Children must distinguish between reality and fantasy both cognitively and emotionally. Children usually achieve cognitive understanding of this distinction before they achieve emotional understanding. The following examples illustrate common situations in which children's words, indicating their cognitive understanding of the difference between reality and fantasy, are accompanied by actions and concerns that suggest that they do not yet emotionally understand the difference.

·    A 4-year-old tells her mother that monsters are not real but insists that she leave on the night-light.

·    A 5-year-old informs his younger sibling that dreams are not real but requires the comfort of his parent's bed after a scary dream.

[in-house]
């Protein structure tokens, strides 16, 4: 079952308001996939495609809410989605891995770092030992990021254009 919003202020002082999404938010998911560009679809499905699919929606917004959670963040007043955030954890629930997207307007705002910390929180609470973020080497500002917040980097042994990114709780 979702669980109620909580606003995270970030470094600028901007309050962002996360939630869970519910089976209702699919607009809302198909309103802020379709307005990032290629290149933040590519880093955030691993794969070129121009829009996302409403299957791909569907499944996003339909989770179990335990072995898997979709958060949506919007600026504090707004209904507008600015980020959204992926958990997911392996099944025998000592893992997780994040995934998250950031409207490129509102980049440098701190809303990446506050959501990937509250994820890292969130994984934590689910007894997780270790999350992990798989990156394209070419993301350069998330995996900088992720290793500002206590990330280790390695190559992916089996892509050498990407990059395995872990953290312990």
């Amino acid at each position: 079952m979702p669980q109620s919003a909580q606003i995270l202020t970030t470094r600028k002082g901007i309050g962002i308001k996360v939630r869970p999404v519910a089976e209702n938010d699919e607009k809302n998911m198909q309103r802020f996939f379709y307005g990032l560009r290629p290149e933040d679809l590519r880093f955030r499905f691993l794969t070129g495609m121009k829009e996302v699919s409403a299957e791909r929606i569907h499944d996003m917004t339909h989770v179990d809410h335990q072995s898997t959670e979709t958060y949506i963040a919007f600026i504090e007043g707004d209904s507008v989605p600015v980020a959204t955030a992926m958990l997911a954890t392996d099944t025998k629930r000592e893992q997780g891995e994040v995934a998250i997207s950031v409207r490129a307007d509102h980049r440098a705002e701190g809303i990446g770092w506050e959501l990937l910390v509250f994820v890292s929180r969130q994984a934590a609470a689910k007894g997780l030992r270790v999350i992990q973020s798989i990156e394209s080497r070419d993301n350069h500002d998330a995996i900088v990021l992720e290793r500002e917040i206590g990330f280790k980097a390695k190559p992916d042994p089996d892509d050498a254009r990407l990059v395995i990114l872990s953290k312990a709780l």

·    A 3-year-old indicates that a mask "its just a mask," but insists that no one, most of all herself, put the mask on.

·    A 4-year-old has some angry feelings about a parent and seeks extra reassurance, comfort, or attention because he has become worried that his private feelings have affected his parent's love for him.  


Types of videos: There is an important relationship between the developmental achievements of learning to differentiate real and pretend, and learning to feel safe. Children can only feel safe if they do not misinterpret pretend events as real, or experience inner thoughts and feelings as dangerous. Videos are appropriate when they do not interfere with children's efforts to learn the difference between real and pretend, and thereby feel safer in the world. With these considerations in mind, we can group videos into three categories.